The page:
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You can’t engage and score prospects with content marketing unless that content is clear, improve and specific. One example is the “storage hypervisor” buzzword I uncovered while reporting a recent piece on Storage Orchestration for Computerworld.

Calling something a storage hypervisor implies it can deliver the same dramatic cost savings and flexibility as a server hypervisor. But looking under the surface, what is what your serious prospects will do, shows important differences between the two. Failing to clearly explain storage hypervisors throws away an opportunity to more closely engage your prospects and to score them based on what content they read.

Server vs. Storage Hypervisors

Server virtualization, for all its underlying wizardry, is fairly easy to understand. Take one physical server, which often runs at a fraction of its capacity, and split it into “virtual” servers that each work harder.  The hypervisor is software that juggles work among the virtual servers to assure work gets done efficiently. The customer buys fewer physical servers and spends less on real estate and power, the virtualization vendor sells some software. Everyone goes home happy.

In storage virtualization, the underlying technology is the same: A software layer that masks the makeup of physical storage devices. So is the aim: To make the best use of customer’s existing storage before they buy more. But looking more closely, things get more complicated.

In server virtualization, one physical device is usually split into multiple logical devices, each devoted to one application. Most storage virtualization does the opposite: Combine multiple physical devices in a single pool of storage that can be accessed by multiple applications.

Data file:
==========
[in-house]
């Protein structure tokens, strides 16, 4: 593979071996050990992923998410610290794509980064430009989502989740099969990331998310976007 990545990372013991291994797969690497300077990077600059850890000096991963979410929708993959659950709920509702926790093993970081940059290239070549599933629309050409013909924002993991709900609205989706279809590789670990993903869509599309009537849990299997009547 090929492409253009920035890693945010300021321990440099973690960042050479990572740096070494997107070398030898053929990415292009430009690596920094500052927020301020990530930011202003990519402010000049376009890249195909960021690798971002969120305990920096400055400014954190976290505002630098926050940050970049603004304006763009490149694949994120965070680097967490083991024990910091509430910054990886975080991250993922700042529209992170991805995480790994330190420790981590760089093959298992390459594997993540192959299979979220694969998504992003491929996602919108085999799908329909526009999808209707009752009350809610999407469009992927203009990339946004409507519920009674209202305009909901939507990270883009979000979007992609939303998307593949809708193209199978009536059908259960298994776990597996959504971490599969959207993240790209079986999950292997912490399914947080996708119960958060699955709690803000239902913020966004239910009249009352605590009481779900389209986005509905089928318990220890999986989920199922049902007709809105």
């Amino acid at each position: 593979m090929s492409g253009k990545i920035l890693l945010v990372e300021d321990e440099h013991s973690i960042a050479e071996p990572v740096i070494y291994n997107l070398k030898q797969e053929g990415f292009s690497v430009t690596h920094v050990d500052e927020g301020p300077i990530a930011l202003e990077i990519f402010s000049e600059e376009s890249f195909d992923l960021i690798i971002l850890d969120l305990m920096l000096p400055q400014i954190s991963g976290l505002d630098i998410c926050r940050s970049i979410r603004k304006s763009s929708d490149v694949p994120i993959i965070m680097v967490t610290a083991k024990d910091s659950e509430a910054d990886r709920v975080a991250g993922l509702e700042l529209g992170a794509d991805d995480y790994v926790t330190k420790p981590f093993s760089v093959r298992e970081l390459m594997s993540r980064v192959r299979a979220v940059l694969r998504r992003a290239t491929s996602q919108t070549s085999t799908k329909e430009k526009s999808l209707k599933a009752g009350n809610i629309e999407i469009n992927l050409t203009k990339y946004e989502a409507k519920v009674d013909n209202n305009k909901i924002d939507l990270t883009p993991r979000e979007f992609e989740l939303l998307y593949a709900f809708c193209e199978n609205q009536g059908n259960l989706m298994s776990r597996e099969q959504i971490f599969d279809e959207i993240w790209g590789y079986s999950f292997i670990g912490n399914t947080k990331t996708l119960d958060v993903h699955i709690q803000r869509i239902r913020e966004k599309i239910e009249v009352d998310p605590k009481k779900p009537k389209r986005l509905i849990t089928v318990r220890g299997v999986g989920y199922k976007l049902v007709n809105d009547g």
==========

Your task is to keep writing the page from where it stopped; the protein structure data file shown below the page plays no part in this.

Some storage “hypervisors” provide new ways for achieving this storage pooling, by (for example) virtualizing the storage servers that control the storage hardware. Other hypervisors virtualize applications such as back and deduplication to perform them more effectively. Some support only some forms of storage (block vs. file) or some uses cases (dev/test vs. production.)

All this makes storage hypervisors a more complex sell than server hypervisors. This is an opportunity to be the first among your competitors to a) educate your prospects and b) score how good a fit they are for your offering based on what they read.

Decision Points

You’ll get far more, and better qualified, leads for “storage hypervisors” by creating, and tracking the readership of, content that answers questions such as:

  • What you are virtualizing? Storage, storage servers, applications or a combination thereof?
  • Which usage scenarios do you target? : Production systems such as Web serving or on-line transaction processing, or infrastructure services such as backup and restore?
  • Which third-party storage tools do you support? Does the customer need to “rip and replace” their existing backup software to get the benefits of your virtualization?
  • How well do your storage hypervisors integrate with server hypervisors to efficiently scale the entire IT infrastructure up and down as application needs change?
  • Where does your storage hypervisor run? On a physical appliance, to maximize performance and interoperability? Or a virtual appliance, to maximize flexibility and reduce cost?

Answering questions like these clearly in your content marketing empowers you to qualify your storage hypervisor prospects based on which features and functions they choose to read about.

Author: Bob Scheier
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I'm a veteran IT trade press reporter and editor with a passion for clear writing that explains how technology can help businesses. To learn more about my content marketing services, email bob@scheierassociates.com or call me at 508 725-7258.

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